Linux - NewbieThis Linux forum is for members that are new to Linux.
Just starting out and have a question?
If it is not in the man pages or the how-to's this is the place!
Welcome to LinuxQuestions.org, a friendly and active Linux Community.
You are currently viewing LQ as a guest. By joining our community you will have the ability to post topics, receive our newsletter, use the advanced search, subscribe to threads and access many other special features. Registration is quick, simple and absolutely free. Join our community today!
Note that registered members see fewer ads, and ContentLink is completely disabled once you log in.
If you have any problems with the registration process or your account login, please contact us. If you need to reset your password, click here.
Having a problem logging in? Please visit this page to clear all LQ-related cookies.
Introduction to Linux - A Hands on Guide
This guide was created as an overview of the Linux Operating System, geared toward new users as an exploration tour and getting started guide, with exercises at the end of each chapter.
For more advanced trainees it can be a desktop reference, and a collection of the base knowledge needed to proceed with system and network administration. This book contains many real life examples derived from the author's experience as a Linux system and network administrator, trainer and consultant. They hope these examples will help you to get a better understanding of the Linux system and that you feel encouraged to try out things on your own.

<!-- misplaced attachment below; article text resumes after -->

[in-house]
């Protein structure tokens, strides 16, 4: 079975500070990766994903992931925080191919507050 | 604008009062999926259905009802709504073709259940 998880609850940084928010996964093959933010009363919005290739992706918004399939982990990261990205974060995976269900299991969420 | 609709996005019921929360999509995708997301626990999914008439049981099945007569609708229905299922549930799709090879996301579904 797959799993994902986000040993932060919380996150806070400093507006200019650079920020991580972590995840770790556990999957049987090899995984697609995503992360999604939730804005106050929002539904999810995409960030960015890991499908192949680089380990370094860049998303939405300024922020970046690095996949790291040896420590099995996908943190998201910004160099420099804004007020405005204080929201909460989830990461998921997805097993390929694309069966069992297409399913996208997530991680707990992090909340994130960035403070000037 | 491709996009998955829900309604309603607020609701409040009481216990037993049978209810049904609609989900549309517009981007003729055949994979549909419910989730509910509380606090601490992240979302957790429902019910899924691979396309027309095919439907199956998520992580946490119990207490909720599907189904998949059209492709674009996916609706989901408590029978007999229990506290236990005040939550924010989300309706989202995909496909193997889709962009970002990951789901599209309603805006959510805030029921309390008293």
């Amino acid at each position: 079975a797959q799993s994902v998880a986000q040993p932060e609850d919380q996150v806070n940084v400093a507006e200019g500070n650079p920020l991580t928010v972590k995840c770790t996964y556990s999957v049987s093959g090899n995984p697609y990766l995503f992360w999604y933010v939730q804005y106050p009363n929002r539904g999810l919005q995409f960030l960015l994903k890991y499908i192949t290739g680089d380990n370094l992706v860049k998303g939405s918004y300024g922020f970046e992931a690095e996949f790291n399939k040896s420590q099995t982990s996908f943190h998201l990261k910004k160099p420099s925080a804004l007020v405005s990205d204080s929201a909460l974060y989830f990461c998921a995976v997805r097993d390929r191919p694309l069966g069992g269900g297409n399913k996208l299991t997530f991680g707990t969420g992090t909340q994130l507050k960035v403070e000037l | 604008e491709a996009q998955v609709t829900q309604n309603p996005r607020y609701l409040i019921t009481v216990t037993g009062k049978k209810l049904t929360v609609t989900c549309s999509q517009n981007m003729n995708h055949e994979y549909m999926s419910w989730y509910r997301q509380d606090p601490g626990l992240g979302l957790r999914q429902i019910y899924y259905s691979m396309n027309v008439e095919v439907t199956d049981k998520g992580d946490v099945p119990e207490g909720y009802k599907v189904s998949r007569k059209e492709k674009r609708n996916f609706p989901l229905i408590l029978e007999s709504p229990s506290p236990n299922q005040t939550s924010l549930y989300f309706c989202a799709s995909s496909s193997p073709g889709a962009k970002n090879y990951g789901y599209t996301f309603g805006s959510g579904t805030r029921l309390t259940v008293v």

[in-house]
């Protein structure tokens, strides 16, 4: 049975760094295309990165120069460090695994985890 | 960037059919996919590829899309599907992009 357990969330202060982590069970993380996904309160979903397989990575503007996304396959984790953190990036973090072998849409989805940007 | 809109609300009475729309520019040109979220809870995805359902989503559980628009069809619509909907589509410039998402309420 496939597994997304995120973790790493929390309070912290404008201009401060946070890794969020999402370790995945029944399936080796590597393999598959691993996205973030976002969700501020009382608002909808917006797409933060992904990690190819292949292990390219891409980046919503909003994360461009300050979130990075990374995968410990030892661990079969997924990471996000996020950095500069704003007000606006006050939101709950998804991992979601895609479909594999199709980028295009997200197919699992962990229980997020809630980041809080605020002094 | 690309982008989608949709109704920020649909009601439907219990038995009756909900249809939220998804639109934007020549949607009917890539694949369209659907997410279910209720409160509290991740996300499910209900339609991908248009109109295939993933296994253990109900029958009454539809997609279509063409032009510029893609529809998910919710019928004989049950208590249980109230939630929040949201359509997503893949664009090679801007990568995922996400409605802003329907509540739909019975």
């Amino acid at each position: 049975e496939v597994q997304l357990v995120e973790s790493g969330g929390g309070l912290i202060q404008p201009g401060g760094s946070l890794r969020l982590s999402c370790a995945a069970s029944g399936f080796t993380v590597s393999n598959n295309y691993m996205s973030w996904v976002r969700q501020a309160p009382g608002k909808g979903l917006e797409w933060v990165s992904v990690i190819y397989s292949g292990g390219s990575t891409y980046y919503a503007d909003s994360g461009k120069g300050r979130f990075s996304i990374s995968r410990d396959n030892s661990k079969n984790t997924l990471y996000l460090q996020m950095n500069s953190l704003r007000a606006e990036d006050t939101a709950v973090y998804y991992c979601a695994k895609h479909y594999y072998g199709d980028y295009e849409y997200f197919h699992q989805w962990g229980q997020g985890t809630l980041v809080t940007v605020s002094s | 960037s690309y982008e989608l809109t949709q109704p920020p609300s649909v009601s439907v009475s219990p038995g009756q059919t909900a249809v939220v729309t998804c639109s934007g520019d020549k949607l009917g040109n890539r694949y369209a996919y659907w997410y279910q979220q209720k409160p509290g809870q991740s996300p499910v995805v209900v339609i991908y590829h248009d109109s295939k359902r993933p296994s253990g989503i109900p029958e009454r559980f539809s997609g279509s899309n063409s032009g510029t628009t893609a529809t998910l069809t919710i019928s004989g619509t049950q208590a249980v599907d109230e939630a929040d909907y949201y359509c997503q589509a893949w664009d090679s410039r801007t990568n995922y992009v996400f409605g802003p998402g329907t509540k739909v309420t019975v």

Click Here to receive this Complete Guide absolutely free.
A simple and valid Proftpd configuration file from a Slackware machine:
# This is a basic ProFTPD configuration file.
# It establishes a single server and a single anonymous login.
# It assumes that you have a user/group "nobody" and "ftp"
# for normal/anonymous operation.
ServerName "ProFTPD Default Installation"
# Port 21 is the standard FTP port.
# Umask 022 is a good standard umask to prevent new dirs and files
# from being group and world writable.
# To prevent DoS attacks, set the maximum number of child processes
# to 30. If you need to allow more than 30 concurrent connections
# at once, simply increase this value. Note that this ONLY works
# in standalone mode, in inetd mode you should use an inetd server
# that allows you to limit maximum number of processes per service
# (such as xinetd)
# Set the user and group that the server normally runs at.
# Normally, we want files to be overwriteable.
# A basic anonymous FTP server configuration.
# To enable this, remove the user ftp from /etc/ftpusers.
# We want clients to be able to login with "anonymous" as well as "ftp"
UserAlias anonymous ftp
# Limit the maximum number of anonymous logins
# We want 'welcome.msg' displayed at login, and '.message' displayed
# in each newly chdired directory.
# Limit WRITE everywhere in the anonymous chroot
# An upload directory that allows storing files but not retrieving
# or creating directories.
# <Directory incoming/*>
# <Limit READ>
# <Limit STOR>
Use the adduser script if it's available for your system. Otherwise, you can use useradd (see man useradd for more info) OR there are User Administration tools in your bigger desktop environments such as KDE or GNOME.
ok i fixed the refusing part, but it still hangs....,
(14:39:44) Leo: yeah it logs in
(14:39:50) Leo99: but then I can't get a dir listing
(14:39:58) Tyler: wait tho
(14:40:05) Tyler: can you see a lot of music?
(14:41:01) Leo: no
(14:41:08) Tyler: hmmm
(14:41:12) Leo: it gets to the part where it tries to look at whats on your server
(14:41:14) Leo: and it hangs
(14:41:20) Tyler: ohh alright